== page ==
Call it anything you want but please don’t call it Christmas. Not now. Not yet. Not until the eve of December 24th, which by my calendar is 43 days away.
Until then it’s not Christmas, not really.
I’m still loving mid-November. The yard is buried under a ton of leaves. There’s still a chance we may get one last taste of Indian summer, balmy temps before the first snow falls. I’ve barely made Thanksgiving plans. Haven’t worn a sweater yet. Just put down my storm windows and put away the air conditioner. I haven’t even finished eating the last of the Halloween candy.
Yet a full six weeks out from Christmas and our wacky culture is already kicking into Christmas high gear. TV commercials in September. The Lifetime cable channel aired its first cheesy Christmas movie weeks ago. It was a three hanky a tale about a single mother/father, beaten down by losing a job/getting a divorce/facing terminal illness, who miraculously remembers the true spirit of the season when the neighbors/long lost relatives, arrive on the 24th to save the day. A radio station in Richmond, Virginia began airing Christmas music October 7th . Said radio host Jack Lauterback, “Some people aren't too pleased. One woman even said that she hated us. But that's okay. The Christmas spirit isn't for everyone, sadly.”
And it wouldn’t pre-mature Christmas without the first salvo fired in the culture’s supposed “War on Christmas”, the conspiracy by secular folks and businesses to kill any talk of Jesus’ birthday. Starbucks unveiled its new holiday cup last week, a deep red design devoid of any snowflakes, reindeers or Christmas trees. In response one eggnog overdosing Christian, Jacob Feuerstein, launched a protest, saying the coffee chain, “wanted to take Christ and Christmas off of their brand new cups. That’s why they’re just plain red.”
I can’t make this stuff up.
This would all be very funny if it weren’t so sad, this transformation, conflagration, mash up and take down of Christmas, more and more each year. Christmas. One religious holy day, one day. To remember the birth of a child 2,000 years ago. As a man, he would later teach us about God’s dream of peace, joy, hope and love for the entire world. In response and thanks for this gift, some folks who believe in this story, give to others in gratitude to God for this birth. They feed the hungry. Comfort the lonely. Work for an end to war. Seek out the lost.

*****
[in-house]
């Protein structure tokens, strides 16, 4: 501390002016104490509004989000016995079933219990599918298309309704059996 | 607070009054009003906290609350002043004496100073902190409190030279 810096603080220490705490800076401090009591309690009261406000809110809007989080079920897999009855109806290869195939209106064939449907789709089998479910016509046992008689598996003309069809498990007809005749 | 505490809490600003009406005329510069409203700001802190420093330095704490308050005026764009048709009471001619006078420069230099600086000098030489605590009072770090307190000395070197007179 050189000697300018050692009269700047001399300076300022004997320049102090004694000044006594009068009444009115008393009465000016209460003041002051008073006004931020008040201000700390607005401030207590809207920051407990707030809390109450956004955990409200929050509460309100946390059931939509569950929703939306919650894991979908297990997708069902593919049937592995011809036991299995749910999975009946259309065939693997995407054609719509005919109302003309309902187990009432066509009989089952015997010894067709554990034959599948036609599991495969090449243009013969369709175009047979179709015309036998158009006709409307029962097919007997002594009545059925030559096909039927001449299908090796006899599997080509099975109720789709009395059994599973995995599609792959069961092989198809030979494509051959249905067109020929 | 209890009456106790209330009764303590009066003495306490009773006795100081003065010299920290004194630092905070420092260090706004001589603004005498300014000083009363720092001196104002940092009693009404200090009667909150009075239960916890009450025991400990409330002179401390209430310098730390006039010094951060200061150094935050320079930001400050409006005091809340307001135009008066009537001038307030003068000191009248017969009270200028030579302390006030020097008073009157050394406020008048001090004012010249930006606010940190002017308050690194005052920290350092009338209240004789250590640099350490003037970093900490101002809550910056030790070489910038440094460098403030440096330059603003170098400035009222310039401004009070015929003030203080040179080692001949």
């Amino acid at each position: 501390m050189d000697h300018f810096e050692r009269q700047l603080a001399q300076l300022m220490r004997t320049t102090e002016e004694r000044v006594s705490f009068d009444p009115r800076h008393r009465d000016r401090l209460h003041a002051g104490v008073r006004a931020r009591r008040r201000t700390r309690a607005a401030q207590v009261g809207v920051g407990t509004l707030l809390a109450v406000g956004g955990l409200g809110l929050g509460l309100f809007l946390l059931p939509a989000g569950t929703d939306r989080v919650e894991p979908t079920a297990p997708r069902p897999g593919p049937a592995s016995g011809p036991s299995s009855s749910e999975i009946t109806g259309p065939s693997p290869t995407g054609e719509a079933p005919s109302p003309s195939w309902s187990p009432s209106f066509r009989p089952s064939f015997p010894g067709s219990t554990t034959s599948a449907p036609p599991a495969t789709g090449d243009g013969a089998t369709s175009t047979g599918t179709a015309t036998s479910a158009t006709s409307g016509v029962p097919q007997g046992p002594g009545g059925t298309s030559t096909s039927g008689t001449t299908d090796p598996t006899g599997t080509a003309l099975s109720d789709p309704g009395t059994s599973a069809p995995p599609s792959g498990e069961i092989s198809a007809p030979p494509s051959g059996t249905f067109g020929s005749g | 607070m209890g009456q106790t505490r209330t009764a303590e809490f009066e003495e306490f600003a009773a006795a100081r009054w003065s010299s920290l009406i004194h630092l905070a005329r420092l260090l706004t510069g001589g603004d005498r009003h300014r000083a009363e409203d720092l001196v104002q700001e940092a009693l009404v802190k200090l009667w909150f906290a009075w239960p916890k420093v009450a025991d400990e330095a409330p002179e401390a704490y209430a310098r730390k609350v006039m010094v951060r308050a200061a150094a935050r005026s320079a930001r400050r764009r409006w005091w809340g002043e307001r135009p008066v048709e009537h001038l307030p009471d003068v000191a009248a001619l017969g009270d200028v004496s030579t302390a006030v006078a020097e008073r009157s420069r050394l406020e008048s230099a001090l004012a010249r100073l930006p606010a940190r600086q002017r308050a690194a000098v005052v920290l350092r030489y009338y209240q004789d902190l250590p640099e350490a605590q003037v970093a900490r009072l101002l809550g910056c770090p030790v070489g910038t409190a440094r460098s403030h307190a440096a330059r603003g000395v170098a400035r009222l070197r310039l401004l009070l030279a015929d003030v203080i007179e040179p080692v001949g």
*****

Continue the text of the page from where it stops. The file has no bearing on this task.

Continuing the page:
And that’s it. That’s Christmas. Nothing more, at least from a faith perspective.
The other stuff? Overblown consumption, a financial hangover on the 26th. Too much food and drink and activities stuffed into too few days to get it all done. Too much pressure to have a “perfect” holiday, whatever that means. Too many hard memories for lots of folks whose losses are magnified in December. Too many arguments about which schools do or do not sing Christmas songs.
It’s enough to give us all holiday indigestion.
I do love Christmas in its right time. Love seeing family and friends. Love the twinkling lights that push back the darkness and warm my heart. Love the time after the 25th when the world stops and it is finally quiet. Love the moral and ethical truths embodied in that little baby boy, who is the center of my faith tradition.
The rest of it all, that other stuff which also labels itself as “Christmas”? For me it is mostly noise, a strictly secular affair. It is fun for so many and so I say “Go for it!” and have fun. Deck the halls. Wear that Santa Claus sweater. Make the party rounds. Give away gifts galore. Dive right in, right now, in November, if you like. If you enjoy making the season last all year long, that’s your right and your privilege. I won’t stand in the way.
Nor will I call it Christmas. That’s on December 24th and 25th and the days after, some 1,042 hours in the future. Until then, I still have some leaves to rake.